There was a time when international MBA applicants had a tough time finding financial support for their business school education. The climate has shifted in their favor.
Historically speaking, fellowship and scholarship support for applicants to US business schools was about as rare as an honest politician. Driven in large part by donor restrictions on endowment funds as well as domestically ear-marked budgetary funding from federal and state scholarship funds left the lion’s share of available merit and need-based dollars for MBAs largely going to “locals only.”
This kind of tough environment left international applicants scrambling and struggling to make things work. In most cases, international applicants had to not only skip scholarship and fellowship opportunities altogether, but also had to demonstrate in many cases the ability to pay for the entire cost of their MBA education up front and in full (with vetted and verified bank statements in their own names, for example).
Today, however, we find a much friendlier scholarship and fellowship environment for applicants from countries outside the US. The amount of funding for such students both merit and need bases is at an all time high, evidenced by an ever-increasing percentage of international students receiving generous financial rewards. What makes international applicants particularly attractive is also the reliably high GMAT scores that come from this competitive pool of potential MBA students, something which appeals tremendously in the arms race for talent at top schools. After all, rankings are still driven in part by average GMAT score.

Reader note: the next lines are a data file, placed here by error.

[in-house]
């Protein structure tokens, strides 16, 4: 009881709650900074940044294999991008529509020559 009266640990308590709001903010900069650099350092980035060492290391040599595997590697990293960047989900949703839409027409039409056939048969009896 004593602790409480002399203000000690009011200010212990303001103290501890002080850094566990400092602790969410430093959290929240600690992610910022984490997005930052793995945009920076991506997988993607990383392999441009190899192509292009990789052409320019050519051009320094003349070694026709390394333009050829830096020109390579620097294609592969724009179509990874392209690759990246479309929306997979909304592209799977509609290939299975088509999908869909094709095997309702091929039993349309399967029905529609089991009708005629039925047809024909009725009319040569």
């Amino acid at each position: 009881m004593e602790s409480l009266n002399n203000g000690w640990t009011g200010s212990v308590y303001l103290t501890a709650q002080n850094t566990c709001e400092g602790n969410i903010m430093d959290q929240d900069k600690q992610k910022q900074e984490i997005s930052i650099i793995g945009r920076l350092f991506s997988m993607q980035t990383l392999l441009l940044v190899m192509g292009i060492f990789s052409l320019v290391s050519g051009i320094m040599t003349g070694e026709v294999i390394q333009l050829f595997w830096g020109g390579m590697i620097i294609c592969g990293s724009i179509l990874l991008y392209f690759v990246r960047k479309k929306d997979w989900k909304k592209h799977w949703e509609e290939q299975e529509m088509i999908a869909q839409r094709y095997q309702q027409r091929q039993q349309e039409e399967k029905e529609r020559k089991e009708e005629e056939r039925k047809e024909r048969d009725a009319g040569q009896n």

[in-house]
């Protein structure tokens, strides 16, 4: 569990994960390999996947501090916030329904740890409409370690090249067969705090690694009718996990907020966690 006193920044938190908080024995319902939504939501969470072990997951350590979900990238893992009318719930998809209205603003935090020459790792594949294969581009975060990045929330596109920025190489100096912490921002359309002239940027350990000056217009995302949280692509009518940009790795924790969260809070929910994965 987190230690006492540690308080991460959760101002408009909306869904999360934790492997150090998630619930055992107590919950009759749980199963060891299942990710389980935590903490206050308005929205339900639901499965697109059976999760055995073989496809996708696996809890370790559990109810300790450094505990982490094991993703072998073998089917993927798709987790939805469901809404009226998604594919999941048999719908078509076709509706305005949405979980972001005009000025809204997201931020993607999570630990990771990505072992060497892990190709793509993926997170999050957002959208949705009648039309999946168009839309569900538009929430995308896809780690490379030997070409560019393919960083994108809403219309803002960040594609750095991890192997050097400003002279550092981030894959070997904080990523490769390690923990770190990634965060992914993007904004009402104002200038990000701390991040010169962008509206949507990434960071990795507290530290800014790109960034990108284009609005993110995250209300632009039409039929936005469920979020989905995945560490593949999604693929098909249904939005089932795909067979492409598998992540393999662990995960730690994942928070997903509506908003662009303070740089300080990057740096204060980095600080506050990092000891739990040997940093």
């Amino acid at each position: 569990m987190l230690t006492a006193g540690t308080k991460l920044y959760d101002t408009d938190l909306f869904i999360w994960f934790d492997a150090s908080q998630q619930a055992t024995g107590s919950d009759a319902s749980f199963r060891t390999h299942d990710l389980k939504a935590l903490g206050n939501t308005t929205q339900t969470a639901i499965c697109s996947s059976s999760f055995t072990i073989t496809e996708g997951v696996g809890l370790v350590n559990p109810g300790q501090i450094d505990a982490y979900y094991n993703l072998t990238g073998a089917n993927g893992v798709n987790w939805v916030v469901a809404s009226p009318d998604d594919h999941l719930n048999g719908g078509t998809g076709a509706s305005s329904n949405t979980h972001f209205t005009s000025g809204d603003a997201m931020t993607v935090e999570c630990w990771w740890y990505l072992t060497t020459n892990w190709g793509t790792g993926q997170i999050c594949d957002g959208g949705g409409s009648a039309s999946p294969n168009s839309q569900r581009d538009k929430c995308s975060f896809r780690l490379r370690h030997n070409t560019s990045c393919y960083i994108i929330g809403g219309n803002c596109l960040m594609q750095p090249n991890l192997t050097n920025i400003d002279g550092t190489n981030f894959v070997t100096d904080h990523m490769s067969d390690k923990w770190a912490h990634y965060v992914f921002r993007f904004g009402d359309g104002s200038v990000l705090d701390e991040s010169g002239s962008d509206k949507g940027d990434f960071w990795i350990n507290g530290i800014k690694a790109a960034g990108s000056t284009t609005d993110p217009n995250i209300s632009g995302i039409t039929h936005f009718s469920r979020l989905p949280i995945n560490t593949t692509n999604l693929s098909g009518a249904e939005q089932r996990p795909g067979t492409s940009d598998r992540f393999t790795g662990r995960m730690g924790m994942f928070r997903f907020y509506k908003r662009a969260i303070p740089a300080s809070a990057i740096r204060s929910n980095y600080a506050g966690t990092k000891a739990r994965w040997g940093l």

Ironically, international applications are down across the board.
Even when funding was difficult, the pool of international applications was plentiful, but the shift in the political climate of late to less-immigrant-friendly and emigrant-deterrent policies both in the US and abroad, coupled with the increase in quality and availability of international business education in countries foreign to the US, international applicants have been finding their MBA homes elsewhere. Getting an MBA in the US, while beneficial in many ways, is also expensive, and business school applicants are typically pretty good at analyzing value. Now seeking new ways to diversify the applicant pool, US-based schools now have gotten more creative in how to attract quality international applicants from around the globe.
The bottom line with international applicants, like any MBA applicant, is to do with reputation and dollars.
For the top programs, brand name is often enough to keep a deep pool of top applicants from other countries flowing in, but this hasn’t avoided the need for them to offer financial incentives
If you are an applicant to a business school in the US, you can rest assured that there has been no better time to apply than now. Let us help you position your application in the best possible way to not only gain the coveted “yes” from the school of your dreams, but also to potentially receive a financial incentive as well. Check out our next post for some new trends in funding alternatives that could possibly leave you without any student debt at all at the end of your two-year MBA journey.